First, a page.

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Archive for Thursday, September 19, 2013

Head of KU’s sister university in Japan visiting Lawrence and KU campus

September 19, 2013

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Masaru Ishizumi, president of KU's sister university Kanagawa University in Japan, came to Lawrence to visit the campus and meet with officials, faculty and students.

Masaru Ishizumi, president of KU's sister university Kanagawa University in Japan, came to Lawrence to visit the campus and meet with officials, faculty and students.

For more than 20 years, the Hiratsuka campus of Kanagawa University has been the "KU of the East" and sees Kansas University as the "KU of the West." That designation comes not just from the shared initials but also because Hiratsuka has been Lawrence's sister city since 1990.

After arriving late Monday evening, a delegation from Kanagawa has been touring Lawrence and the KU campus this week. Masaru Ishizumi, president of Kanagawa University, has been making these semi-regular visits to Lawrence and the KU campus since the sisterhood formed between the universities.

Along with meeting with his Lawrence counterpart, KU Chancellor Bernadette Gray-Little, and other college officials, Ishizumi given a lecture to a KU class, attended a city commission meeting and dined at Pachamamas.

Presiding over a major Japanese university and regularly visiting a large public university in the U.S. gives Ishizumi a rare view into the two countries' higher education systems. In an interview, Ishizumi said that, in many ways, higher education in the U.S. and Japan are becoming more similar, though some striking differences remain.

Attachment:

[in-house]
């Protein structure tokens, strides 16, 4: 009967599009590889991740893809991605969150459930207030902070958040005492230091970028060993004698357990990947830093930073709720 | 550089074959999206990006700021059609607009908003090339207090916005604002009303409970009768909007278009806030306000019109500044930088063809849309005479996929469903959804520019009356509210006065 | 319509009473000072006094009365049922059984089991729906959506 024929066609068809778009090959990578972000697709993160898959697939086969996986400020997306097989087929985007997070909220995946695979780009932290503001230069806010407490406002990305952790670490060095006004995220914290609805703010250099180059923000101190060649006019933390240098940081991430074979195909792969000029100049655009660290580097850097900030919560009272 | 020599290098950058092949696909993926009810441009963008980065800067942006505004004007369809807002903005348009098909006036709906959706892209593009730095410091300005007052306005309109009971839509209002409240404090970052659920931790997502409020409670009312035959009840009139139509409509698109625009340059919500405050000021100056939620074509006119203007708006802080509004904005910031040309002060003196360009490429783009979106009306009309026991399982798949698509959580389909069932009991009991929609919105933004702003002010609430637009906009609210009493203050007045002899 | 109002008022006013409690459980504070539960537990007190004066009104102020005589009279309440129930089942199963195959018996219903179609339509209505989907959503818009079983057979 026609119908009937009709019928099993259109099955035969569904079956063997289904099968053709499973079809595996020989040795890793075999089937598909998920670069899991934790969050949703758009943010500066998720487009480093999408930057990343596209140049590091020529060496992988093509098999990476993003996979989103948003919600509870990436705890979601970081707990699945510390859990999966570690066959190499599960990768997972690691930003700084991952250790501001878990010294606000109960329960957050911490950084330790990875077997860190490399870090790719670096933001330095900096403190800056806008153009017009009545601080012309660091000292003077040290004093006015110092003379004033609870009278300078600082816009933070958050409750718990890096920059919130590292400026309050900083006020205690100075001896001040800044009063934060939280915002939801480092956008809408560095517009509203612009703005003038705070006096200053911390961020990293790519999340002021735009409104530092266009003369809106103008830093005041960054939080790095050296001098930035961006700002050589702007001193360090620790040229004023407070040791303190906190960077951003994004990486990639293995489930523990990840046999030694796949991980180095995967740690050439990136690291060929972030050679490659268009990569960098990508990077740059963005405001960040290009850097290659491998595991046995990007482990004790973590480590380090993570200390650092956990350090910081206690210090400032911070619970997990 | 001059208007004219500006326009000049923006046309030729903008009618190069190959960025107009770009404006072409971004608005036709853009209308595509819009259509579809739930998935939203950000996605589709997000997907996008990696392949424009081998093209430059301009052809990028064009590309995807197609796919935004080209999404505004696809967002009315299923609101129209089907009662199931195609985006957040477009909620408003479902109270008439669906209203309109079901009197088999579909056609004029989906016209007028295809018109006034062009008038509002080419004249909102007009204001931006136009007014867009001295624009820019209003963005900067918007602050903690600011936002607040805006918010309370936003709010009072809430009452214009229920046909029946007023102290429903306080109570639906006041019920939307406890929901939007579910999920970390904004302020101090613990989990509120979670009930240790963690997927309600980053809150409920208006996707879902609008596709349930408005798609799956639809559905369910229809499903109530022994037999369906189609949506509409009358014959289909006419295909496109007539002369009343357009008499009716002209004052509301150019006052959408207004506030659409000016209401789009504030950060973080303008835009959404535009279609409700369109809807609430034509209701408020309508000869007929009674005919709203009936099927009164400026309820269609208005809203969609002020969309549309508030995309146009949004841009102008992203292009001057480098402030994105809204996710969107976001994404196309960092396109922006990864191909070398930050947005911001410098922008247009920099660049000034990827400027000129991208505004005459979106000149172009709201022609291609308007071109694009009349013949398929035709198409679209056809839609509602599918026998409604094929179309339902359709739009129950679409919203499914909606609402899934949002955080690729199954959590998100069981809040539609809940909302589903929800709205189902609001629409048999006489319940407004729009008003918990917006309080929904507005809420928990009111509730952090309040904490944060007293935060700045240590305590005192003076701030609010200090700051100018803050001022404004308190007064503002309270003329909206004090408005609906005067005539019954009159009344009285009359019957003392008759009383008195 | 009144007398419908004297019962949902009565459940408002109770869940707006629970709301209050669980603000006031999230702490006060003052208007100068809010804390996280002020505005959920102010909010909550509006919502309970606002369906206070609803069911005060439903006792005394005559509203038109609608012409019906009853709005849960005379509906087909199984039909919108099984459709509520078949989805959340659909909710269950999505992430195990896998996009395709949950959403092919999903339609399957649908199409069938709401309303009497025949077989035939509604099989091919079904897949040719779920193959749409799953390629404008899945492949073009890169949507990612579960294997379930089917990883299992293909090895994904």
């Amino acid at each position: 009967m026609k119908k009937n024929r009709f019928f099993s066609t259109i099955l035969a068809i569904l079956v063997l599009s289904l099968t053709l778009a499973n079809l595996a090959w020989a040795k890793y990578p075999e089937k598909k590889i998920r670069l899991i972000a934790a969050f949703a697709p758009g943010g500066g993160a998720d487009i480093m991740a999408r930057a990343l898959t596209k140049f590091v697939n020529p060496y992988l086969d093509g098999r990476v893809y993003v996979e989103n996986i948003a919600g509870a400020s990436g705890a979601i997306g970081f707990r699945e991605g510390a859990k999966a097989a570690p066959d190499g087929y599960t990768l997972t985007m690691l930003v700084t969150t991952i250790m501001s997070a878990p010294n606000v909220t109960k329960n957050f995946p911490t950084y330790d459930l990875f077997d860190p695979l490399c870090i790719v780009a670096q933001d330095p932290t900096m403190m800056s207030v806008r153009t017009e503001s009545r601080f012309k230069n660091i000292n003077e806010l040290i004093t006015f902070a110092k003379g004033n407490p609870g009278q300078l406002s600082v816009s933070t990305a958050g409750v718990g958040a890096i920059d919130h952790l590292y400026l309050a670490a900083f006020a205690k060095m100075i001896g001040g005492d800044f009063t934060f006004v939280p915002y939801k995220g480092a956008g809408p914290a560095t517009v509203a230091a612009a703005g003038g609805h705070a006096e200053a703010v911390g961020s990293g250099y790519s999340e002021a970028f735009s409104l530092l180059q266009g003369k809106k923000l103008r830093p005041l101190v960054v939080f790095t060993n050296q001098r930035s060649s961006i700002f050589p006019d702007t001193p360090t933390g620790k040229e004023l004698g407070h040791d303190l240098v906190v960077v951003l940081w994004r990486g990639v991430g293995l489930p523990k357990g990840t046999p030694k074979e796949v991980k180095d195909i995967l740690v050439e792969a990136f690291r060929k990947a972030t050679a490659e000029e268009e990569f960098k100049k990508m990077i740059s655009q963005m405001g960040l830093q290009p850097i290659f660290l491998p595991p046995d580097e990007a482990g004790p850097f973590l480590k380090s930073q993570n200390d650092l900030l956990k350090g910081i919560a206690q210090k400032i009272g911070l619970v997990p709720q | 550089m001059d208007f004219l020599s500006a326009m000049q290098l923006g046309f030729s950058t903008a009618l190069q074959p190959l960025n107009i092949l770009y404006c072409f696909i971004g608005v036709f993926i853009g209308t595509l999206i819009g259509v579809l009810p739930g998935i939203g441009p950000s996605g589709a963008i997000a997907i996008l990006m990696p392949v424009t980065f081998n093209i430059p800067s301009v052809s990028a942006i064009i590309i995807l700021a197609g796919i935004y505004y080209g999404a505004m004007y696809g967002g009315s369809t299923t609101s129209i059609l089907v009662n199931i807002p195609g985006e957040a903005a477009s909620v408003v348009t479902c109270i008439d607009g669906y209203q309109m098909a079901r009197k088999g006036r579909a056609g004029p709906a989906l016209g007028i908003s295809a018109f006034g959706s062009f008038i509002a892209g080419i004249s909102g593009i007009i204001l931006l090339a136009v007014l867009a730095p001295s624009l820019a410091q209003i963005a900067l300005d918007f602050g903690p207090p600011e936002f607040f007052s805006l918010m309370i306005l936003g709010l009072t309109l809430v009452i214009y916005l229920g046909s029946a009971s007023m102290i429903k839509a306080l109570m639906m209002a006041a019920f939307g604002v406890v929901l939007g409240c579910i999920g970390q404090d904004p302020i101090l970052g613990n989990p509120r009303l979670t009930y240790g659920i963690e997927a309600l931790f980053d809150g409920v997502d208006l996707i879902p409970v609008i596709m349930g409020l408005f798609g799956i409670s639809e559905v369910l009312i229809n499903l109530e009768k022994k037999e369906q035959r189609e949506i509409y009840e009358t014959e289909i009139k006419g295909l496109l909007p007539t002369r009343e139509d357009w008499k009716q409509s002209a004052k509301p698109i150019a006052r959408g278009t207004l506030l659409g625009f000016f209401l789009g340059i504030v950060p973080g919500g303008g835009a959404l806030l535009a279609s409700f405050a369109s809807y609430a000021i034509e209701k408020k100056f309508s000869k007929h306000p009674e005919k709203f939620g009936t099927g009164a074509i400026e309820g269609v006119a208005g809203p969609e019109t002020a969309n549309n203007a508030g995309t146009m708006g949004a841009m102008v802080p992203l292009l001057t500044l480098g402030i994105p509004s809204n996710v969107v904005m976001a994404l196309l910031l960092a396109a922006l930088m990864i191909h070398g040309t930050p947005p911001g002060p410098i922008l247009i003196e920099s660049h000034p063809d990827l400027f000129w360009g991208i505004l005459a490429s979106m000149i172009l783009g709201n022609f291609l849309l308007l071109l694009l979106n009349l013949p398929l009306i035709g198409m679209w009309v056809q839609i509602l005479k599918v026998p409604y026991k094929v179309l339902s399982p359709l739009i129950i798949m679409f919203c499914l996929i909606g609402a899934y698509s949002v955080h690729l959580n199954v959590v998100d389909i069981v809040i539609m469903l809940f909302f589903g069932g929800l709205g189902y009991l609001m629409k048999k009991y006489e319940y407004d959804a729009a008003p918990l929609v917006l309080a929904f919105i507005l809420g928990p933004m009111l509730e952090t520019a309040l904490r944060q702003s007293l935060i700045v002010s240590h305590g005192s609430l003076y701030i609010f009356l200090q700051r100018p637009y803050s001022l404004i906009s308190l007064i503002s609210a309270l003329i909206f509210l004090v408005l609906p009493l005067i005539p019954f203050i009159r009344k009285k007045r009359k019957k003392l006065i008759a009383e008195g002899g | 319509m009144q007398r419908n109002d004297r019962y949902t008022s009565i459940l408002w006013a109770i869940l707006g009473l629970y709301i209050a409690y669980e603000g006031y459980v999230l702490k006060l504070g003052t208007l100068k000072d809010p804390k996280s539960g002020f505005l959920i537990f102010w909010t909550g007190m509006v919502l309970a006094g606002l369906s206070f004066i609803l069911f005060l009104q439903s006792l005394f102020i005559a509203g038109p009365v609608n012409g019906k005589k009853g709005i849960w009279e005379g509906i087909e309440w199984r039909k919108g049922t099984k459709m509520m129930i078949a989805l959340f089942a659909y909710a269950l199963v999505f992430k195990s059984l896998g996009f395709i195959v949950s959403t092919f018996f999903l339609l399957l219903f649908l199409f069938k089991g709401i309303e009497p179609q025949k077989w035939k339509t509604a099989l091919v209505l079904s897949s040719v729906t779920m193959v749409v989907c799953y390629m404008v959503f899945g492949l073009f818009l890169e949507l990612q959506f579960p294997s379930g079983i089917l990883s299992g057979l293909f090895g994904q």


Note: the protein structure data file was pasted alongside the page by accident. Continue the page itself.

In both countries, universities went from educating a relatively small, elite segment of the population to far larger student bodies from varying socioeconomic backgrounds. While U.S. schools select incoming students on a range of criteria, including standardized tests, high school grades and activities, Japanese universities have historically been highly selective, with decisions based on admissions tests.

For many students, their whole future came down to a single test, which could be incredibly stressful. "It could be a psychological problem on the part of students — a frustrating experience" if they failed to past the test the first time around, Ishizumi said.

But that is starting to change, thanks in large part to a demographic shift. As the population of Japan ages, there are on the whole fewer students reaching their college years than in the past, meaning there are fewer people competing for spots in universities.

Although the road into college might be getting easier, the curriculum has become more demanding than in the past. Japanese universities have been adding educational substance to classes in response to the competitive global workplace students WILL face. "You can't just stop being educated at age of 18," Ishizumi said.

To residents of cities like Lawrence, perhaps most striking is that most Japanese universities are absorbed into larger metropolitan areas. Instead of living in dorms, students generally rent apartments and commute to school. More broadly, that means there are few towns or cities in Japan whose identities are heavily influenced by the presence of a university.

"In Japan I don't think we really have what you would call a 'college town,'" Ishizumi said.

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